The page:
How To

Mixing Sound for Animated vs. Live Action Films

Juan Peralta, a re-recording mixer for Skywalker Sound, is as comfortable mixing sound for live action films like Oblivion and The Company You Keep as he is for the animated worlds of films like ParaNorman and Rio.

That’s because animated voices or objects still need to sound much like real ones, says Juan, a Full Sail Recording Arts graduate (and upcoming Hall of Fame inductee).

“At Skywalker, every movie, we treat it like a movie. We don’t approach it differently because it’s animation versus not animation. I mix it the same way I would mix a live action movie,” says Juan. “Just because it’s animated and it’s a waterfall, it’s still a waterfall.”

Skywalker Sound, a division of LucasFilm, does sound design and audio post-production for all of Pixar’s animated features, as well as many live-action blockbusters and TV shows. Juan’s credits there include the ones mentioned above, as well as episodes for series like House of Cards and Star Wars: The Clone Wars and films like Thor: The Dark World, War Horse, Super 8, Avatar, and WALL·E.

When it comes to adding audio to Rio versus Oblivion, the studio’s approach is similar, but the process is somewhat different, says Juan.

One obvious difference is how the voices of the actors are captured. For the most part, in a live action movie, the actors’ voices are captured on-set. In an animation, the actors’ voices are recorded in a studio. The controlled environment of a studio means there are fewer ‘mistakes’ in dialogue recordings for animated films. There’s less need for the audio team to re-record actors or take out extraneous noises (like on-set buzzes and hums).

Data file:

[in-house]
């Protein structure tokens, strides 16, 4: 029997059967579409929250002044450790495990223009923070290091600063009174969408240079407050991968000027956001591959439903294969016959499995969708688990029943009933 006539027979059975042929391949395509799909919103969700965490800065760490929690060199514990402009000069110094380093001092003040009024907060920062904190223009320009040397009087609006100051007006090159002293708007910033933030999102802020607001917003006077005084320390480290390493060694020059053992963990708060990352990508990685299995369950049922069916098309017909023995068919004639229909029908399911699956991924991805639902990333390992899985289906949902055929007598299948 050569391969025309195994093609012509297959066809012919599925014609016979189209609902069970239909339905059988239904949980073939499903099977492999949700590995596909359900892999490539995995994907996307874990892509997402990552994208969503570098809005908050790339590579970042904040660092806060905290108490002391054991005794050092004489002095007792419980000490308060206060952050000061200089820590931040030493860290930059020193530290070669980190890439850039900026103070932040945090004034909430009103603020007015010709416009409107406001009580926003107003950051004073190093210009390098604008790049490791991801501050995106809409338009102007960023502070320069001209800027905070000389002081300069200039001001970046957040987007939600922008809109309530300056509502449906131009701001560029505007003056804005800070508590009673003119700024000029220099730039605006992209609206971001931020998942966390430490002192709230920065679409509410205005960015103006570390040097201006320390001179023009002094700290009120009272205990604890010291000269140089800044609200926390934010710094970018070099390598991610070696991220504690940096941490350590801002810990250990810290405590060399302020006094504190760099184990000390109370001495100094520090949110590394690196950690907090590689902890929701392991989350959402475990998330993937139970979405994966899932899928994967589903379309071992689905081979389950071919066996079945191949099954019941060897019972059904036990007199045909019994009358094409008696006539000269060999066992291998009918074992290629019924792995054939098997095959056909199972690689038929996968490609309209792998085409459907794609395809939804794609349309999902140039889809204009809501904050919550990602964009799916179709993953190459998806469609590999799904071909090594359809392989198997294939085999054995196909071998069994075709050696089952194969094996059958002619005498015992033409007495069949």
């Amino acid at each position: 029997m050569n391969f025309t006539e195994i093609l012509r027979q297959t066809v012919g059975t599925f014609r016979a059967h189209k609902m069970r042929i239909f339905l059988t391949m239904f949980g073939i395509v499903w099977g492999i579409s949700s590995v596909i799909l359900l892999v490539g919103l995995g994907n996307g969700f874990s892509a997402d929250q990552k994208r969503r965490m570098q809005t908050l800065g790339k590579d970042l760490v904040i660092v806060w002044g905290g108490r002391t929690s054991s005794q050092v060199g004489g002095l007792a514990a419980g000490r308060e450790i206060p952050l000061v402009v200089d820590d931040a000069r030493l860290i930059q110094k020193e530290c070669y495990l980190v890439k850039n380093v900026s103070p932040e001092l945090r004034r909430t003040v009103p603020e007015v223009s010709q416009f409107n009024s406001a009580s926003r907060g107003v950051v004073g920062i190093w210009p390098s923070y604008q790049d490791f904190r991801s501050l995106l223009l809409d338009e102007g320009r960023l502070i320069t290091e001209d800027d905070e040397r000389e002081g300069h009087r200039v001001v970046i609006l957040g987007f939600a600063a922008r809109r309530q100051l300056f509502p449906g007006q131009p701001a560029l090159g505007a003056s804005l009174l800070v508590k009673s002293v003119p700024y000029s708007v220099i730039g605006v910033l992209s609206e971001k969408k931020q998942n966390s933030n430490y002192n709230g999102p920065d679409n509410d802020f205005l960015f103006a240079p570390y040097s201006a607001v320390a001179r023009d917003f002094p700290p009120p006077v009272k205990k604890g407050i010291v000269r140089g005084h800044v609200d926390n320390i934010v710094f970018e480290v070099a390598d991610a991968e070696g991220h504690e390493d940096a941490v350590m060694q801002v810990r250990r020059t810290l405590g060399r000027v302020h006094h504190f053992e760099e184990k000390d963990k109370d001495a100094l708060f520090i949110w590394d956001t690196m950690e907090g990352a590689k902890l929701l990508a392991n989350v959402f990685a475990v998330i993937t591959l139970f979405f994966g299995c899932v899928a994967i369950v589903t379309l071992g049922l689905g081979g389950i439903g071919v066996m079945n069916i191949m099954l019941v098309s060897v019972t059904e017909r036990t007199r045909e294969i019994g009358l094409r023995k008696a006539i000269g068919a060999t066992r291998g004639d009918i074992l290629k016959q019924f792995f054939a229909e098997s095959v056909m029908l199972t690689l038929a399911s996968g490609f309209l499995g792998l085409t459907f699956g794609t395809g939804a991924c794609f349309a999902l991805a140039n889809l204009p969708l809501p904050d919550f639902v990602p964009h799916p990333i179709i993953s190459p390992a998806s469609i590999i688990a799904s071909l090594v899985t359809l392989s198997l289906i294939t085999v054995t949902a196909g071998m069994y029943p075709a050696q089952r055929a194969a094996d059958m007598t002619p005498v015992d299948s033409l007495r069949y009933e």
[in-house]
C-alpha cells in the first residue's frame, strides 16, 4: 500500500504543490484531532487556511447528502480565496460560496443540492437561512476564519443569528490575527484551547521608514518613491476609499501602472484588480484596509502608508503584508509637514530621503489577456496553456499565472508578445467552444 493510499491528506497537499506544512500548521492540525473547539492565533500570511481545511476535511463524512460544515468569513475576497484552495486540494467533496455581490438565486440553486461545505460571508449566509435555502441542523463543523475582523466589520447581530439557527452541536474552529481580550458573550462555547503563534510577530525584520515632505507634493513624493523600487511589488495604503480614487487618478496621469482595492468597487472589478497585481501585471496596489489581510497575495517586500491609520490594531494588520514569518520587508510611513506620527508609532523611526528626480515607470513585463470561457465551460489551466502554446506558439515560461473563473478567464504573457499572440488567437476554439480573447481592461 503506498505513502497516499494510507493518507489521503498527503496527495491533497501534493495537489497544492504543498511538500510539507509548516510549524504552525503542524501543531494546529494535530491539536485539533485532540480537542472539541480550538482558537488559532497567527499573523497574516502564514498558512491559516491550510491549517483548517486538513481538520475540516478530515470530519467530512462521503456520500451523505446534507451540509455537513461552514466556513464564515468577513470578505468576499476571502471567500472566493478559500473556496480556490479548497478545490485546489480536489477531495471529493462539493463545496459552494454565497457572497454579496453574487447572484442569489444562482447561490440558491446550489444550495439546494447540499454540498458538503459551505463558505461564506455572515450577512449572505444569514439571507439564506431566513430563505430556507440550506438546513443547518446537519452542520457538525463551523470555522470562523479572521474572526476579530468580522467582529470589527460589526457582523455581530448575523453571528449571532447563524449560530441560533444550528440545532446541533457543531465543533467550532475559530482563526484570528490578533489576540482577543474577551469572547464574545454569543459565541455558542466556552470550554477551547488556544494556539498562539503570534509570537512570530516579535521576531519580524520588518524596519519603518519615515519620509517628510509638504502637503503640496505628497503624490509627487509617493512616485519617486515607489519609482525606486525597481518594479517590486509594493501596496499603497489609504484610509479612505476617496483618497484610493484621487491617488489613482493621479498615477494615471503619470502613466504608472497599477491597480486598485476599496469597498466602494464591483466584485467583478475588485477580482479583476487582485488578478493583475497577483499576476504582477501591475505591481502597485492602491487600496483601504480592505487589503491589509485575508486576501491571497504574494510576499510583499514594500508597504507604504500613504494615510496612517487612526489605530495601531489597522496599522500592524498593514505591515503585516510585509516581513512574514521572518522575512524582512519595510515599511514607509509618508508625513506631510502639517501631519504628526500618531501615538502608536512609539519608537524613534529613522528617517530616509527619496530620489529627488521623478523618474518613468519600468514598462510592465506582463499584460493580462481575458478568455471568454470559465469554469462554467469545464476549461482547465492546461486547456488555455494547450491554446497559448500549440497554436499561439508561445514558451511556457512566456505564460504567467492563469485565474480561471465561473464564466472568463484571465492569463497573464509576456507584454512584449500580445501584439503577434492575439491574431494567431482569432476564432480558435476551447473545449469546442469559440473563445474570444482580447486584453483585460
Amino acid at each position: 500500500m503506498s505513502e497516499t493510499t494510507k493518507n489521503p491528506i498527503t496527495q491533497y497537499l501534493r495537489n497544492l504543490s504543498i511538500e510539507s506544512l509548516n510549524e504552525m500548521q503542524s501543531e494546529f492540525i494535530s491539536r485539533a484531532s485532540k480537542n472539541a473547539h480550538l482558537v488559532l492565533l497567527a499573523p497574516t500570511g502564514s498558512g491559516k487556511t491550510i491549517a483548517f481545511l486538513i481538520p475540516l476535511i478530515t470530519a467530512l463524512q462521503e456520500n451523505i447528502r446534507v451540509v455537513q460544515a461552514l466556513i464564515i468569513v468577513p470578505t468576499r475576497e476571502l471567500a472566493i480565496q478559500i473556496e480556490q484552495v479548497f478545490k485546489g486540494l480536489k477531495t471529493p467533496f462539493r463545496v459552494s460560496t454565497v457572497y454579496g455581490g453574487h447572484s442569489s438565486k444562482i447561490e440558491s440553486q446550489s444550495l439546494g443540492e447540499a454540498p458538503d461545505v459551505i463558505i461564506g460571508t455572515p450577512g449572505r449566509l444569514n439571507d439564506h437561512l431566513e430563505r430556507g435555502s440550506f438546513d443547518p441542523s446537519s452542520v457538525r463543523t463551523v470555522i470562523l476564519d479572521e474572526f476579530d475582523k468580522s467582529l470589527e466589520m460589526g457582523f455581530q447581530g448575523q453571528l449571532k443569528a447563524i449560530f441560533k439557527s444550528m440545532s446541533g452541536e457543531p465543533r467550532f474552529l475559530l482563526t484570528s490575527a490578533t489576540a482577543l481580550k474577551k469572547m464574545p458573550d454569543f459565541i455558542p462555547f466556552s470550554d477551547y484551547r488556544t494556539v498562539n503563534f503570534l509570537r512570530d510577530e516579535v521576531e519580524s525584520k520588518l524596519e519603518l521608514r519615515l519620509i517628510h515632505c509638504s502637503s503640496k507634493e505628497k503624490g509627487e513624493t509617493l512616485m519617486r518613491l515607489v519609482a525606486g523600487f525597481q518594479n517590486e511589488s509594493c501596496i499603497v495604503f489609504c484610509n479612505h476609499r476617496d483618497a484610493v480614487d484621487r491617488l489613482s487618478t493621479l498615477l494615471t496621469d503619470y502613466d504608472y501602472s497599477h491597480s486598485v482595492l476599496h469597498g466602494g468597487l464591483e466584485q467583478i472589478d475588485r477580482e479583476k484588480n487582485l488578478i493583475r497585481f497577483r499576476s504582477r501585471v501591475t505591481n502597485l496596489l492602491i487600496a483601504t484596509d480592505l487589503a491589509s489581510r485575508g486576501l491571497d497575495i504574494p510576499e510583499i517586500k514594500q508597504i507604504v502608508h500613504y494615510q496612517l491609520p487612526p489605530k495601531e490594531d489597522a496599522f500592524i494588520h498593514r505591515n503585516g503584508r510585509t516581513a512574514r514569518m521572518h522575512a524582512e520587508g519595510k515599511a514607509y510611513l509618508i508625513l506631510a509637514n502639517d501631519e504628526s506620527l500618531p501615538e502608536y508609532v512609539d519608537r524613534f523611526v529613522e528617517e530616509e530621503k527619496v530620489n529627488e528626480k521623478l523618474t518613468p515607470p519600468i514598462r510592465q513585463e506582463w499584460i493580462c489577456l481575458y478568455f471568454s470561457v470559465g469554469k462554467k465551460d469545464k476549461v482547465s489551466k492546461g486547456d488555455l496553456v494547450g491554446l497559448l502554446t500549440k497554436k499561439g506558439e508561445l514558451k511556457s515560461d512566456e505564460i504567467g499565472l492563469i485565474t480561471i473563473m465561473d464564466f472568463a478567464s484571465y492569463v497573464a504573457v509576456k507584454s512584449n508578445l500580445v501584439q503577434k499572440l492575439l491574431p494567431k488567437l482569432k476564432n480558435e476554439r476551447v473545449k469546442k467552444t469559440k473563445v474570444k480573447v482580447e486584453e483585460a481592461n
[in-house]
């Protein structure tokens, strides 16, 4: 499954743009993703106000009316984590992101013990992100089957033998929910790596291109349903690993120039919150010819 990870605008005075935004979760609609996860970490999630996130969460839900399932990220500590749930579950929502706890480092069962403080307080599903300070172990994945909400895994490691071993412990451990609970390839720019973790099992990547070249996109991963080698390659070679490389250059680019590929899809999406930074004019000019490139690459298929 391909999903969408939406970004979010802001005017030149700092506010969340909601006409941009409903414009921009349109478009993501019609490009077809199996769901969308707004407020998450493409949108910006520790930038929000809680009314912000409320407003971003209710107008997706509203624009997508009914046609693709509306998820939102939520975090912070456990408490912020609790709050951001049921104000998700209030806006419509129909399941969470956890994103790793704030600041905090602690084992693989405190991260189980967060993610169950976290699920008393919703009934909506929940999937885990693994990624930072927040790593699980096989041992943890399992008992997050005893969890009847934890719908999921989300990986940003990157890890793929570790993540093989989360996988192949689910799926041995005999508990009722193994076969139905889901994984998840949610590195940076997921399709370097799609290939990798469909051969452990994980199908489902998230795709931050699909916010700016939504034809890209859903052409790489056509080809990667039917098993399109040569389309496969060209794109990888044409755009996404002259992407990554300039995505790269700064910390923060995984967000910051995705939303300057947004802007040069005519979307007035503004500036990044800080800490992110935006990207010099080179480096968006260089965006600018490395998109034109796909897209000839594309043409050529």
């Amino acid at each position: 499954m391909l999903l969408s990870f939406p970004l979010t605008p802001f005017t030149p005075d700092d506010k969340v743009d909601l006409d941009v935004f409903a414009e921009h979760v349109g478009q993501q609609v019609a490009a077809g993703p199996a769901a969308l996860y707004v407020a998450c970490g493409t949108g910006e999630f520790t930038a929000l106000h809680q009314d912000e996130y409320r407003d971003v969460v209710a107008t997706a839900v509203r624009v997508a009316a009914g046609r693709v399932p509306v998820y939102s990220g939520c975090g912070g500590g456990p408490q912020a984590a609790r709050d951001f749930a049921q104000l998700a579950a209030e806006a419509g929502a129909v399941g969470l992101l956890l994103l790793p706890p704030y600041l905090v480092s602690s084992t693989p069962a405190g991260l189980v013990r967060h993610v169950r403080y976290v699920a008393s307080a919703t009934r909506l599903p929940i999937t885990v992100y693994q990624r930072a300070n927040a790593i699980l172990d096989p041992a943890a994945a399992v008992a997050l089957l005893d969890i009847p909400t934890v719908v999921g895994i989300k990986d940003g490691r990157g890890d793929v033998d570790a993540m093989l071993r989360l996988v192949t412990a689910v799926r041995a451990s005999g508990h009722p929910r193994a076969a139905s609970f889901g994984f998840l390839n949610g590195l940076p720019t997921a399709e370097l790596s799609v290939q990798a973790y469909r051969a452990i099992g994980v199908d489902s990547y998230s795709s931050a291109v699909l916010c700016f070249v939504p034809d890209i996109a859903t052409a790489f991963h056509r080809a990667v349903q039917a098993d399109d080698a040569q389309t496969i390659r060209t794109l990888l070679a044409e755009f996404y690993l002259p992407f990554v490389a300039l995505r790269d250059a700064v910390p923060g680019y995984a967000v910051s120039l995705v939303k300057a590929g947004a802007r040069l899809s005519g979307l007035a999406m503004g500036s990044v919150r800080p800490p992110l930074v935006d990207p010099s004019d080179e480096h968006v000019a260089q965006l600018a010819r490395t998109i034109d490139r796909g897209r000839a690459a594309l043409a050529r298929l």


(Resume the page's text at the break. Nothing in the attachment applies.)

Another difference relates to the fact that live action editing is a more flexible process than editing for animation. For instance, film editors may have 10 takes of the same scene they can use, explains Juan. Often, after putting the film together, a director or editor will decide they need to change one of those scenes. Or they may add in a scene that was previously left out. This means the audio team needs to alter the mix. They may need to add background sounds to the new scene, adjust the levels, and recreate the surround mix. They need to make sure each newly added scene matches the rest of the film sound-wise.

“[With] live action, the picture’s constantly changing, and it could change right up to the last minute,” says Juan.

Visual effects also add a wild card to sound editing and mixing for live action films, says Juan. Major visual effects elements like spaceships or explosions take a long time to make, just like animations.

“We’re constantly waiting for the effects to show up. And when they do show up, it’s not like they can just drop it in. They have to kind of trim the head of this shot, trim that shot to kind of make it work, and that changes the audio,” says Juan. “So we have to constantly change and shift our audio to match the new picture that keeps coming.”

Alternatively, with animation, editing decisions are nailed down early on.

“When we’re doing an animated feature, we have very [few] picture changes that happen,” says Juan. “You can’t just grab a new scene and put it in there because you don’t have that footage. The animators would have to go in and animate it, they’d have to render it out; it has to go through a whole process. That’s why it takes so long to just give you that shot. And so, by the time we’re mixing an animated feature, it is close to the end of the changes. It is what it is, this is it, any changes are going to be deletions, they’re not going to be additions – rarely does that happen – so by the time we’re mixing, the animation picture is pretty close to locked.”

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